Searching for Signs of Life on Mars
The Role of Spectroscopy



Photo 1: The horizon of Mars, part of the first color image from the rover Spirit. (NASA/JPL)


       NASA has channeled a large portion of the agency's resources into the unmanned exploration of the planets, moons and asteroids in our solar system.  The recent successful Mars Rovers have relayed to Earth a substantial amount of information about the Martian environment.   One of the most prominent goals to date was to determine if water was, or is currently present on the Martian surface or in its atmosphere.  Scientists at NASA have developed  a strategic plan through the next decade for the continued exploration of our neighbor in space.  Future missions will have the goals of the continued determination of the chemical composition of the surface. Additionally, robotic explorers will be designed to search for evidence of life forms that may have inhabited Mars in the past or life forms that may even be inhabiting Mars in the present.  (1)
       Recent discoveries of life forms existing under the harshest conditions on Earth (undersea volcanic heat vents, Arctic ice) have bolstered scientists hopes that similar life forms could persist under the harsh conditions of the Martian environment.  It is hypothesized that hearty organisms such as cyanobacteria may be present on the Martian surface.   Compounds such as chlorophyl or amino acids could also provide clues to the past existence of life on the planet.  Analysis of geological samples for carbonate or sulfate minerals could also yield valuable clues in this quest. (2)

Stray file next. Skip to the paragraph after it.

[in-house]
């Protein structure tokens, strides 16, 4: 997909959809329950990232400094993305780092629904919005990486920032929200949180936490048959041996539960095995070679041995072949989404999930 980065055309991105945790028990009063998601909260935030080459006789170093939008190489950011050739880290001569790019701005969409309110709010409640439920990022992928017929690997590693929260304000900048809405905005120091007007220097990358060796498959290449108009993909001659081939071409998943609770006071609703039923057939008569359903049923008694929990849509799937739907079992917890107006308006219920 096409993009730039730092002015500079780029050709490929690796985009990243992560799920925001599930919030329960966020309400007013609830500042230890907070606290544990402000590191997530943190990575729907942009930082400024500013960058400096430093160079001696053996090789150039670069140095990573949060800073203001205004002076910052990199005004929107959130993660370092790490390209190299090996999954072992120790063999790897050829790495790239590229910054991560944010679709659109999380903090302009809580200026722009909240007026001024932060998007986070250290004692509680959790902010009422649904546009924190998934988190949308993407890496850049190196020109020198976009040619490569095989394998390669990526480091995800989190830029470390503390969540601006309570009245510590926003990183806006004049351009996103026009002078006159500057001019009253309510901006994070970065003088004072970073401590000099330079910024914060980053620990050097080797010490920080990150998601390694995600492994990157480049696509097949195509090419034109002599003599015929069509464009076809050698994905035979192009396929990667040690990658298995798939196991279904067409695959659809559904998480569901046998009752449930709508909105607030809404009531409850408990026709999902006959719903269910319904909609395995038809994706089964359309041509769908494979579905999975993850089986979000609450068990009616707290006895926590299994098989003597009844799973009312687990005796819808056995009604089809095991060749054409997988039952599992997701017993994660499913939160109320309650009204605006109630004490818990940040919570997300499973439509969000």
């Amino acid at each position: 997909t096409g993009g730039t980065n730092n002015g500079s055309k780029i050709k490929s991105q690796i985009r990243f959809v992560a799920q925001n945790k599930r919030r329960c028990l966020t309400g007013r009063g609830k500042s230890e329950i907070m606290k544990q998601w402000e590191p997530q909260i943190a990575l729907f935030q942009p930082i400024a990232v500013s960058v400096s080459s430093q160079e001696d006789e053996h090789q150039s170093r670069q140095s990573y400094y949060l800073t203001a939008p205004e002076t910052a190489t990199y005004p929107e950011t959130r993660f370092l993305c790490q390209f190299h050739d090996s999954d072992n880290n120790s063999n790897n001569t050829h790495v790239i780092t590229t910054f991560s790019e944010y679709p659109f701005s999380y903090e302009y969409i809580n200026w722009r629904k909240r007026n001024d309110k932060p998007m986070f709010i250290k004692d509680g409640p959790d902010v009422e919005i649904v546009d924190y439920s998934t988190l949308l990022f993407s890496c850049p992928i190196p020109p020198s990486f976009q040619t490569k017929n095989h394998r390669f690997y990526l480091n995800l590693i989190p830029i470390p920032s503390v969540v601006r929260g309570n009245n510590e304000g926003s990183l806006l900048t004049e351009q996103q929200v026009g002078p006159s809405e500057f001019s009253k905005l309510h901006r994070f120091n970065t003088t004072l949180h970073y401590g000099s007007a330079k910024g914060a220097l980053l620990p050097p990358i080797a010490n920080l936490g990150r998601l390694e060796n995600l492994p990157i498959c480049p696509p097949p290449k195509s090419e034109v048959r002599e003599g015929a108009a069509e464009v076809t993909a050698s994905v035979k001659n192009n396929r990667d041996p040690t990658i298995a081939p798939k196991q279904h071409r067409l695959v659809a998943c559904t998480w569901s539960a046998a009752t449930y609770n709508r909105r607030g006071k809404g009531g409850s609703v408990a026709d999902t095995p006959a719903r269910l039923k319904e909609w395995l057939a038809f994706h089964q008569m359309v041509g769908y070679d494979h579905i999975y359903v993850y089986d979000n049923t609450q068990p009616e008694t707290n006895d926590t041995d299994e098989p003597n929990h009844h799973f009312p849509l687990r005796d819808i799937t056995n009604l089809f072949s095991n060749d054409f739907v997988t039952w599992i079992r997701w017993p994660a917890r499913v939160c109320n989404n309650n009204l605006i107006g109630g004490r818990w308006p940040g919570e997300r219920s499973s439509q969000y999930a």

Over the next decade, multiple unmanned missions to Mars are planned to help answer the many questions we have about the Red planet.  In order to analyze the Martian environment, suitable tools for analysis must be adapted from their Earth-bound laboratory form to  be used robotically under non-ideal conditions.  One such instrument for analysis is the Raman Spectrophotometer.   Raman spectroscopy is uniquely capable of determining the composition of rock and soil samples and organic compounds. What is the theory behind Raman Spectroscopy?  Click on the Raman Spectroscopy link to find out more.     




Raman Spectroscopy

Searching for Signs of Life

The Raman Spectrophotometer

Why Mars?

Raman - Historical Postscript






 Carolyn Rulli
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